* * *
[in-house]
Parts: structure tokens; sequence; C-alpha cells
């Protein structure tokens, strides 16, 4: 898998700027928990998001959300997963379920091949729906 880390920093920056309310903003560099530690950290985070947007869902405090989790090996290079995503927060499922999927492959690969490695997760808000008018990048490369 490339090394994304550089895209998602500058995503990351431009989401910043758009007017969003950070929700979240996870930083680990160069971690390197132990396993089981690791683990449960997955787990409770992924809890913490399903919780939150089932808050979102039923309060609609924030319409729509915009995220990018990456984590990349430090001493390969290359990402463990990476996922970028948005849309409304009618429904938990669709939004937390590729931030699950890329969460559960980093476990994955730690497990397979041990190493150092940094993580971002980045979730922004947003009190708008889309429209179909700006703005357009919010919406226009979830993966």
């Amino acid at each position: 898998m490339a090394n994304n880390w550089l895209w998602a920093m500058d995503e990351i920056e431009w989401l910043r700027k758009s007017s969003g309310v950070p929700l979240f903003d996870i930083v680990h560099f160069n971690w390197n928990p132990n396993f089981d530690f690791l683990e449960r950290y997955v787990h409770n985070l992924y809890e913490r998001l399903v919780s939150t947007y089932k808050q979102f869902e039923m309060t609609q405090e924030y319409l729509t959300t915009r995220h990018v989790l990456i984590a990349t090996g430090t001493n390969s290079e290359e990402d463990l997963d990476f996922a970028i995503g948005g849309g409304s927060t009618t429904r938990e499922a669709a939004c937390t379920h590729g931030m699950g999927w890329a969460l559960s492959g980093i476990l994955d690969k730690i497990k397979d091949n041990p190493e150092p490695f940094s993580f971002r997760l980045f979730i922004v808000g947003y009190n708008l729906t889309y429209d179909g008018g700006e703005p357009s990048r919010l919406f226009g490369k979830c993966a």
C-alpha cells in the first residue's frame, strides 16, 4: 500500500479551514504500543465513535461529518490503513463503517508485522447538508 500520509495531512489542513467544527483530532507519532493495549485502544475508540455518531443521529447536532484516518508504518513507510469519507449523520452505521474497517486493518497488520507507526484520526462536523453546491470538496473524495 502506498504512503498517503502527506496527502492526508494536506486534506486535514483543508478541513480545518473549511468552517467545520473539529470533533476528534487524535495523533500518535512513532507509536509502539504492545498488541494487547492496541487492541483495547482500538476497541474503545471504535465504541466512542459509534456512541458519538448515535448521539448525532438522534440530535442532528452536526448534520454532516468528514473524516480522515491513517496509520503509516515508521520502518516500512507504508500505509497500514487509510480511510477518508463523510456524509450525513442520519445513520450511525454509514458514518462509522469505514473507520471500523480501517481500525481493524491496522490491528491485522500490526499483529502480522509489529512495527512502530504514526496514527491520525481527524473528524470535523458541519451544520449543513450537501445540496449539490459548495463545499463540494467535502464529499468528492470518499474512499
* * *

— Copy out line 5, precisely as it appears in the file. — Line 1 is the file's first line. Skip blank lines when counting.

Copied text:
C-alpha cells in the first residue's frame, strides 16, 4: 500500500479551514504500543465513535461529518490503513463503517508485522447538508 500520509495531512489542513467544527483530532507519532493495549485502544475508540455518531443521529447536532484516518508504518513507510469519507449523520452505521474497517486493518497488520507507526484520526462536523453546491470538496473524495 502506498504512503498517503502527506496527502492526508494536506486534506486535514483543508478541513480545518473549511468552517467545520473539529470533533476528534487524535495523533500518535512513532507509536509502539504492545498488541494487547492496541487492541483495547482500538476497541474503545471504535465504541466512542459509534456512541458519538448515535448521539448525532438522534440530535442532528452536526448534520454532516468528514473524516480522515491513517496509520503509516515508521520502518516500512507504508500505509497500514487509510480511510477518508463523510456524509450525513442520519445513520450511525454509514458514518462509522469505514473507520471500523480501517481500525481493524491496522490491528491485522500490526499483529502480522509489529512495527512502530504514526496514527491520525481527524473528524470535523458541519451544520449543513450537501445540496449539490459548495463545499463540494467535502464529499468528492470518499474512499